The premise concerns four suburban men, three Jewish pals and one gentile interloper, who meet regularly for unmixed doubles matches at a tennis club in suburban Connecticut. It's male menopause time for one and all. Arnie (Austin Pendleton), a lawyer, wants to sow the wild oats his early marriage foreclosed. Lennie (Ron Leibman), a harried retailer, is so angry at his nagging wife that he punches her in the nose (thereby making her ''the only woman in Westport with two nose jobs''). George (Tony Roberts), an easygoing stockbroker, must cope with a career crisis prompted by charges of insider trading. The gentile, Guy (John Cullum), must get in touch with his repressed feelings - a cross all gentiles must bear in comedies of this cartoonish type.

We never see the foursome play tennis, but we do watch them dress and undress continually in the locker room that serves as the setting. The undraped bodies are somewhat more authentic than the dialogue. Mr. Wiltse's lines often suggest characters a generation older than those in view - and the writing's glib professional sheen papers over the players' ostensible pain. It's the legitimate point of ''Doubles'' that middle-aged men, like their newly liberated wives, should have a private place to let their hair down and lend one another support. But Mr. Wiltse's characters confess their marital estrangements and latent identity conflicts only in awkwardly inserted, Phil Donahue-style monologues, which land with all the bounce of dead tennis balls.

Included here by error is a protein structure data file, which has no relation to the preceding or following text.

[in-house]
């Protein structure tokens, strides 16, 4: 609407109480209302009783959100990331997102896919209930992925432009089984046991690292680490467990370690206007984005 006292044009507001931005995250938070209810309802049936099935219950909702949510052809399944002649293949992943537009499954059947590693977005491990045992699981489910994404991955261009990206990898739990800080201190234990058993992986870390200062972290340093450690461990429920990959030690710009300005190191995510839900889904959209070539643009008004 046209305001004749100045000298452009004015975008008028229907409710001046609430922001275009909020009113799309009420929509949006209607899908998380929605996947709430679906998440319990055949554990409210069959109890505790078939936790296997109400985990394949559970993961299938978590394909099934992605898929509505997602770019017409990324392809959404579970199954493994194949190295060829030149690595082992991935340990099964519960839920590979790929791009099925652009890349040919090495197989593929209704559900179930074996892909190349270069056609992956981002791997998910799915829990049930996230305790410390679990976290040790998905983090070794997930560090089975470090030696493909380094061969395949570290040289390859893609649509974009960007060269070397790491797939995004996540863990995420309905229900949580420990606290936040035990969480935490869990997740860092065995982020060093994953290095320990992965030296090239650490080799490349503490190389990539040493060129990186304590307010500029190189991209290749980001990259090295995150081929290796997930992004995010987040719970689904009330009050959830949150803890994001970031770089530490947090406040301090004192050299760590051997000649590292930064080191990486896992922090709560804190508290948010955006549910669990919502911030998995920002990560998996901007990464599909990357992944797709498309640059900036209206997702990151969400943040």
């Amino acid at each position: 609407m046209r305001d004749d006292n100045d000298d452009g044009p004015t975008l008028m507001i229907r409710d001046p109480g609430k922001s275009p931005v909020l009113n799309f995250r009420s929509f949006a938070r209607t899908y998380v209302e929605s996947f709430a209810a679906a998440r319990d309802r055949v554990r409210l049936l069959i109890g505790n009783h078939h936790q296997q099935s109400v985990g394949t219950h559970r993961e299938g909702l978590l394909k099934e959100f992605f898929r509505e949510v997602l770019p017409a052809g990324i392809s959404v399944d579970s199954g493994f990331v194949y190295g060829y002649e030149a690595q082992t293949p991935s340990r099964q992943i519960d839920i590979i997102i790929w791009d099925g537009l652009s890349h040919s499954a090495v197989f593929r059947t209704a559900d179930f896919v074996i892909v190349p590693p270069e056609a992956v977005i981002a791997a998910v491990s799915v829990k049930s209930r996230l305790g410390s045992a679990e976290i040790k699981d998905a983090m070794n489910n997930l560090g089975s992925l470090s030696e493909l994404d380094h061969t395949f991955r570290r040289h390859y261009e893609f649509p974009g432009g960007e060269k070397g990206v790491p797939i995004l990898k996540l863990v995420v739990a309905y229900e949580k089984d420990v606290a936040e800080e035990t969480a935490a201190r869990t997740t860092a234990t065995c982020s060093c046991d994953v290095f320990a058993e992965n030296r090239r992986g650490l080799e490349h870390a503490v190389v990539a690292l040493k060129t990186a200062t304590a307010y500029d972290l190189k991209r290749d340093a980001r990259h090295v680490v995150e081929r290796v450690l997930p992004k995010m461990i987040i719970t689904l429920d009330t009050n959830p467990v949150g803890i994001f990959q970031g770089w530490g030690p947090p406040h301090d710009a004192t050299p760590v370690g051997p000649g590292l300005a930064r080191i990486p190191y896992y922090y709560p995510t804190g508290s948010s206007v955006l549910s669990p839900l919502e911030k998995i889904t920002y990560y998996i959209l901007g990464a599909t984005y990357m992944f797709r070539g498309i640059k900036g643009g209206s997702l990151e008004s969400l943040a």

The play's thematic discoveries are unfailingly predictable (''Nobody's young forever''), and so are the plot developments designed to provide the men with intimations of both mortality and salvation. The final tableau -a toast to eternal friendship, preceded by a round robin of unearned happy endings - lacks only a superimposed list of credits to match up perfectly with an episode of ''Cheers.''

Under the efficient directorial hand of Morton Da Costa, the actors get their laughs. Reasonable people can disagree on how many laughs there are: I clocked one well-made joke every five minutes or so, but those who are convulsed by the mere mention of the word ''penis'' (or any of its myriad synonyms) will find the mirth more consistent. Mr. Pendleton is the one actor who must expose his sexual organ as well as talk about it, and he also gives the funniest performance: The most nebbishy of the men - but also the luckiest with women - he can occasionally be mistaken for Woody Allen.

The amiable Mr. Roberts expertly lobs throwaway lines as if he were, indeed, back with Mr. Allen in ''Play It Again, Sam.'' In the most somber and emotive role, Mr. Cullum is, as required, a sincere piece of white bread, but Mr. Leibman could use some reining in as the most hostile and vulgar of the guys. While his character is meant to be overbearing, the actor's eye-bulging rantings can be over the top in the Don Rickles manner.

The young supporting players are Nicholas Wyman, who's quite amusing as a narcissistic stud of a tennis pro, and Kate Collins, as the voluptuous club attendant whom the players all ogle. The evening's biggest surprise may be the author's failure to provide the scene that would allow this unusually decorative pair to join the stars in stripping for the sauna.


New York Times
05/09/1985